Robert Ardrey (b. October 16, 1908, Chicago, Illinois—d. January 14, 1980, South Africa) was an American playwright and screenwriter who returned to his academic training in anthropology and the behavioral sciences in the 1950s.
African Genesis and The Territorial Imperative, two of Robert Ardrey's most widely read works, as well as Desmond Morris' The Naked Ape (1967), were key elements in the public discourse of the 1960s which challenged earlier anthropological assumptions. Ardrey's ideas notably influenced Arthur C. Clarke and Stanley Kubrick in the development of 2001: A Space Odyssey, as well as Sam Peckinpah, to whom Strother Martin gave copies of two of Ardrey's books. Hammond Innes' novel “Levkas Man” (1971) was also influenced by Ardrey's views on the Stone Age roots of human aggression.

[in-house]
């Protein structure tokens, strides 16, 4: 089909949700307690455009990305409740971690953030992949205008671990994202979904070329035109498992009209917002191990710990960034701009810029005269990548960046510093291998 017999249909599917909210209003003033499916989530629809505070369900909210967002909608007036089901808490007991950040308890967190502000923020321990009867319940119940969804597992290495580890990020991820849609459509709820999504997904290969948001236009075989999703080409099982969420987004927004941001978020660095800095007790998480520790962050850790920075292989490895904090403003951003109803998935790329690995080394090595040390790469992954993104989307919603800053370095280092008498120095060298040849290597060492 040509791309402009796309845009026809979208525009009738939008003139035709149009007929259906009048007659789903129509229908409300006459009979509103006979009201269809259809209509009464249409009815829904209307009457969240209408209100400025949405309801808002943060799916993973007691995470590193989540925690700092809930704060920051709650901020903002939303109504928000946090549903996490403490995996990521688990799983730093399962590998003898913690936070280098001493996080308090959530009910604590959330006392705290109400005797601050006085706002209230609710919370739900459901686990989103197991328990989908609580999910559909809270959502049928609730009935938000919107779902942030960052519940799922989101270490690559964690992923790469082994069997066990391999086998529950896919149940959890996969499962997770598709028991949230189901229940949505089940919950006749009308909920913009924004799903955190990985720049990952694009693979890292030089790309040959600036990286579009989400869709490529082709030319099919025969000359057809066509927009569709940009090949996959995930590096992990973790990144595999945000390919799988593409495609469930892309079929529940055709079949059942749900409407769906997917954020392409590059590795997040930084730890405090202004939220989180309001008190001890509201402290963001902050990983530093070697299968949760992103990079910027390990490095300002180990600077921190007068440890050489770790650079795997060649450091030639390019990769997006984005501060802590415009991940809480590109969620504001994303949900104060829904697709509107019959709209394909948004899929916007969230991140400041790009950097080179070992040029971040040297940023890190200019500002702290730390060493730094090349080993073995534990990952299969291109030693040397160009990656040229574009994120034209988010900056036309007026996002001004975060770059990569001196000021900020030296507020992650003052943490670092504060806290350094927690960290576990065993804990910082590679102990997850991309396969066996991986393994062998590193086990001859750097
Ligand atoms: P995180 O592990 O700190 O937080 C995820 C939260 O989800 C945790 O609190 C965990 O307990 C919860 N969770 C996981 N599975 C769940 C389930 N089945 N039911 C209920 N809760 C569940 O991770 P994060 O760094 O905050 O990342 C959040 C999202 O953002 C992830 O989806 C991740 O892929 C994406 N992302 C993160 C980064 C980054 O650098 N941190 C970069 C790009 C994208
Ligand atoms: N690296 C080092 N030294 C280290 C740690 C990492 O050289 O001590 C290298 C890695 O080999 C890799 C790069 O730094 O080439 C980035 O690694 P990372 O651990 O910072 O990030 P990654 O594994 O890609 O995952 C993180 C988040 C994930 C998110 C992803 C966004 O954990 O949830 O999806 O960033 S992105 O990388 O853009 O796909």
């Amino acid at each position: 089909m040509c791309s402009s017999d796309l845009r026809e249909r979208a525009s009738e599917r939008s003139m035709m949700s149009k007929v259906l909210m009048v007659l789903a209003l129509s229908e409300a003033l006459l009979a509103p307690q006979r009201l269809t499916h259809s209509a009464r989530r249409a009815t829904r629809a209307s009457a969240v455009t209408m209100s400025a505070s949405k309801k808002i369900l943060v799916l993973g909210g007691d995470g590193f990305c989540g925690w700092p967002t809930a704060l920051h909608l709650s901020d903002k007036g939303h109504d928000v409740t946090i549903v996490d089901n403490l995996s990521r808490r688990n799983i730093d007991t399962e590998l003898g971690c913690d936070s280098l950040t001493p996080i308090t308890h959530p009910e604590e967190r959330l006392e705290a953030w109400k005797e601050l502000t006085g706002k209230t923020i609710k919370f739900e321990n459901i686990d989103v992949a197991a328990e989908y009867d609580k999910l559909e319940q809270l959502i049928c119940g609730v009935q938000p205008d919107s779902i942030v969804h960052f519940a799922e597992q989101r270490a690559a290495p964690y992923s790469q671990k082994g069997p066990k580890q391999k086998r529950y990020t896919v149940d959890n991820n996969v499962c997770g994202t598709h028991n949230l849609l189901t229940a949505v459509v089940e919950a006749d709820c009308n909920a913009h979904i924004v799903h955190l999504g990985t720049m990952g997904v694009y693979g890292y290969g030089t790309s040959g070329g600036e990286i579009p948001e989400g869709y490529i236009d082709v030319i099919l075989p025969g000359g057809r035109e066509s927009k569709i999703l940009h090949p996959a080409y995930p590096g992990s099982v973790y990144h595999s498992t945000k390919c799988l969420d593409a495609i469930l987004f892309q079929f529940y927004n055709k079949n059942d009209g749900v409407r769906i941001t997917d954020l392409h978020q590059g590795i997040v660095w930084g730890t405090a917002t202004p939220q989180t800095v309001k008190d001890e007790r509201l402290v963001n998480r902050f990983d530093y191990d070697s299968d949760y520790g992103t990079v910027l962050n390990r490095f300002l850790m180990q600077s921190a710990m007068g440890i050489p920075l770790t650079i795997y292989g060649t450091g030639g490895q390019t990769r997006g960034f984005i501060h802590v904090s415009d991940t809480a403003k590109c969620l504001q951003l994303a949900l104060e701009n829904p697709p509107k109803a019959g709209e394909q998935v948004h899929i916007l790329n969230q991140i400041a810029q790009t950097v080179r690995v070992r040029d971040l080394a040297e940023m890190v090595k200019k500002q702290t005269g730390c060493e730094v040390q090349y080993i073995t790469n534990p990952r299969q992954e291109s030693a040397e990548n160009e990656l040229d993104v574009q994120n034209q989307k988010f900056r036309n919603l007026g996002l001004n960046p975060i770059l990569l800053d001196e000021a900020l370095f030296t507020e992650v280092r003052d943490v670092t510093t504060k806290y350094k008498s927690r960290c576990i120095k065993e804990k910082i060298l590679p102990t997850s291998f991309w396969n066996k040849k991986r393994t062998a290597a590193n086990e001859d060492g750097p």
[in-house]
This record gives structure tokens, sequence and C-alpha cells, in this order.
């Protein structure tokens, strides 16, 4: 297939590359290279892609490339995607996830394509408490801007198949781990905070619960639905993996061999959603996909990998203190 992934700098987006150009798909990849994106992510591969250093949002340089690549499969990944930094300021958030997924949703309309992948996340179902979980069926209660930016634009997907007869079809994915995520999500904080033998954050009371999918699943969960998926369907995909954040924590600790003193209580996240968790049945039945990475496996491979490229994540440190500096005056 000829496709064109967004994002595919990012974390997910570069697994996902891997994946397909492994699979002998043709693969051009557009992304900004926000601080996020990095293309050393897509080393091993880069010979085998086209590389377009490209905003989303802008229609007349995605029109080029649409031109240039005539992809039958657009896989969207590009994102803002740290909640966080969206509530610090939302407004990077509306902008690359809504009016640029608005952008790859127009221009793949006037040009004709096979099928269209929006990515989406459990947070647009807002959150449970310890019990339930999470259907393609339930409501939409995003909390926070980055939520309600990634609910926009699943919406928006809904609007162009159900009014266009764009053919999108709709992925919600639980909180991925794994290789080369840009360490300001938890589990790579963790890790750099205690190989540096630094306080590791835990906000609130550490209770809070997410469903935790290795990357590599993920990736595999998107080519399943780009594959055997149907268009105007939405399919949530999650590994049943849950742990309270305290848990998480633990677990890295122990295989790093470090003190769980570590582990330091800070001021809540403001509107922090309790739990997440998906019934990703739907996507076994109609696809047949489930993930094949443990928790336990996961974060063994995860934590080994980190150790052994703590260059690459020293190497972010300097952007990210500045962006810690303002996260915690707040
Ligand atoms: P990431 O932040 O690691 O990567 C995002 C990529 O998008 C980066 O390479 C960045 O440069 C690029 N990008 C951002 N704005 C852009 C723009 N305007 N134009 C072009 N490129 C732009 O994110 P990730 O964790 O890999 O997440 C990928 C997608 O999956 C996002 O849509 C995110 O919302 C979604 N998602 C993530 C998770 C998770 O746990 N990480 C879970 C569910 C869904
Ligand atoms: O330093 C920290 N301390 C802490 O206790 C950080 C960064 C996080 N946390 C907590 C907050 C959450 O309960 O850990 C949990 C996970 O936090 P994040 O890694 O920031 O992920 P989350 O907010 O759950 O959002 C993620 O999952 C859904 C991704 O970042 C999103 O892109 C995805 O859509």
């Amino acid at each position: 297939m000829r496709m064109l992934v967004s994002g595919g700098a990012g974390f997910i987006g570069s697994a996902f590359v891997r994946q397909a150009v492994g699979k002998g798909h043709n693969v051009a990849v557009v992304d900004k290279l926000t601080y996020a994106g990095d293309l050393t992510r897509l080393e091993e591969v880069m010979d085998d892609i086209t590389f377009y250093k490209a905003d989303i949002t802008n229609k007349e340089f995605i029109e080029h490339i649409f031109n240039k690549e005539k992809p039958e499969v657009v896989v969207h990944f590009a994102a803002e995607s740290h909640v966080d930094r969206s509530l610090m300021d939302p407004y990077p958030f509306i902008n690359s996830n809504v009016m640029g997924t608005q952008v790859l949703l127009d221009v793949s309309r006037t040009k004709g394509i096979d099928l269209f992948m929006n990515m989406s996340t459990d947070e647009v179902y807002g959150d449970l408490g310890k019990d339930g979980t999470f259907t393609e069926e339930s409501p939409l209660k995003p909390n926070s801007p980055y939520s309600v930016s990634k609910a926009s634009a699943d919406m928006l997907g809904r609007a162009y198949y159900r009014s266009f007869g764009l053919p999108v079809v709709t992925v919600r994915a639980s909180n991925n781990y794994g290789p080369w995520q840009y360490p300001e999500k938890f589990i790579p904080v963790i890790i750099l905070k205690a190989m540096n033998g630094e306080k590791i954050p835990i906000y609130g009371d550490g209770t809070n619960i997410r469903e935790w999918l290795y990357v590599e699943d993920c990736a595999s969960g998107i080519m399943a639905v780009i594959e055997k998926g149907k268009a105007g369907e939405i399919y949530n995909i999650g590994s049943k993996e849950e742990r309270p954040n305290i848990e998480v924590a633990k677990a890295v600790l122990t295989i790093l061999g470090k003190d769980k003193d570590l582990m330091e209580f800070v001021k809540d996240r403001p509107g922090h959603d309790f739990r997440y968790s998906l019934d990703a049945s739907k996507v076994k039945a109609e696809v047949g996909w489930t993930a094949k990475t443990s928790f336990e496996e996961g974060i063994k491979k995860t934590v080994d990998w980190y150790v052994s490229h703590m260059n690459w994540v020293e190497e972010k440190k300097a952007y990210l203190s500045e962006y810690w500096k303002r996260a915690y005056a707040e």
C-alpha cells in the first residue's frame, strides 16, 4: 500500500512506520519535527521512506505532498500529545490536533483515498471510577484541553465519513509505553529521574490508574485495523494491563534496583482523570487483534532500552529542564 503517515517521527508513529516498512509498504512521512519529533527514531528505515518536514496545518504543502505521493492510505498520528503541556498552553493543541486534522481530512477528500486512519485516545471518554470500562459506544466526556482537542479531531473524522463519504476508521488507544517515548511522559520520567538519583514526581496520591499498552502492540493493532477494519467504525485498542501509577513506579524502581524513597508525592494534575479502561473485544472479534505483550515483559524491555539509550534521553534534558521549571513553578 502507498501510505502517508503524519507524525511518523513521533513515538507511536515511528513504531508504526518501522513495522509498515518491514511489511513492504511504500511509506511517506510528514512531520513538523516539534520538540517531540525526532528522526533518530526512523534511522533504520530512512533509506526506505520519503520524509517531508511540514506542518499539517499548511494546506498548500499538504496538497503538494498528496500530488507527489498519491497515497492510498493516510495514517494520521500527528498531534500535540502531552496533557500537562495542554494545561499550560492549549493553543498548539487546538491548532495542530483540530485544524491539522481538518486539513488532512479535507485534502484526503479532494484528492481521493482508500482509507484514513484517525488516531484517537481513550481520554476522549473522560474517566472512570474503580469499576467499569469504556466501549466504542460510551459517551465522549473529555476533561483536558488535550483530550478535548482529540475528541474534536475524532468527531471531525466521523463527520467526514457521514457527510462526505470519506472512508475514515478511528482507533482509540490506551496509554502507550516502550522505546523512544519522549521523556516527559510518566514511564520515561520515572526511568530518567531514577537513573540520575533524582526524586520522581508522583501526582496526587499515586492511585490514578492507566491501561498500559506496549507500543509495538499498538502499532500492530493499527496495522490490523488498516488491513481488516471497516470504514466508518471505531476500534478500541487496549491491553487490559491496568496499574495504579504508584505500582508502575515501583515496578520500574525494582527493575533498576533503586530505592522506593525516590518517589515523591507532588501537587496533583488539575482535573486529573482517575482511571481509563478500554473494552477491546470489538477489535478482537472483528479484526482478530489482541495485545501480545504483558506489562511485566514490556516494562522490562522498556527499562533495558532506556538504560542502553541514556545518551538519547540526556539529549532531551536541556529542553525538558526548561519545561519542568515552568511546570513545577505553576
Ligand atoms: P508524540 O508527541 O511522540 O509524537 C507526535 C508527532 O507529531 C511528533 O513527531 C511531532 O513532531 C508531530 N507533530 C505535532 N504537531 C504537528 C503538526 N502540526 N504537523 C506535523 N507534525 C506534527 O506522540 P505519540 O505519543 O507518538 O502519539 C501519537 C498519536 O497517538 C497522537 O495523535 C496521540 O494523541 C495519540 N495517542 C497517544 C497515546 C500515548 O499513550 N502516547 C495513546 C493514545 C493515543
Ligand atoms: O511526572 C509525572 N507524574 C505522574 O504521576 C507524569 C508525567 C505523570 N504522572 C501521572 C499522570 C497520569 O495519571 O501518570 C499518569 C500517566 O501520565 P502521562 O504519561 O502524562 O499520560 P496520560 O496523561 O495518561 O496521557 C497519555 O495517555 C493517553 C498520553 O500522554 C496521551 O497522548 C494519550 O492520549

As a science writer for the informed non-specialist reader in paleoanthropology, which encompasses anthropology, ethology, paleontology and human evolution, Robert Ardrey was among the proponents of the hunting hypothesis and the killer ape theory.
Ardrey postulated that precursors of Australopithecus survived millions of years of drought in the Miocene and Pliocene epochs, as the savannah spread and the forests shrank, by adapting the hunting ways of carnivorous species. Changes in survival techniques and social organisation gradually differentiated pre-humans from other primates. Concomitant changes in diet potentiated unique developments in the human brain.
The killer ape theory posits that aggression, a vital factor in hunting prey for food, was a fundamental characteristic which distinguished prehuman ancestors from other primates.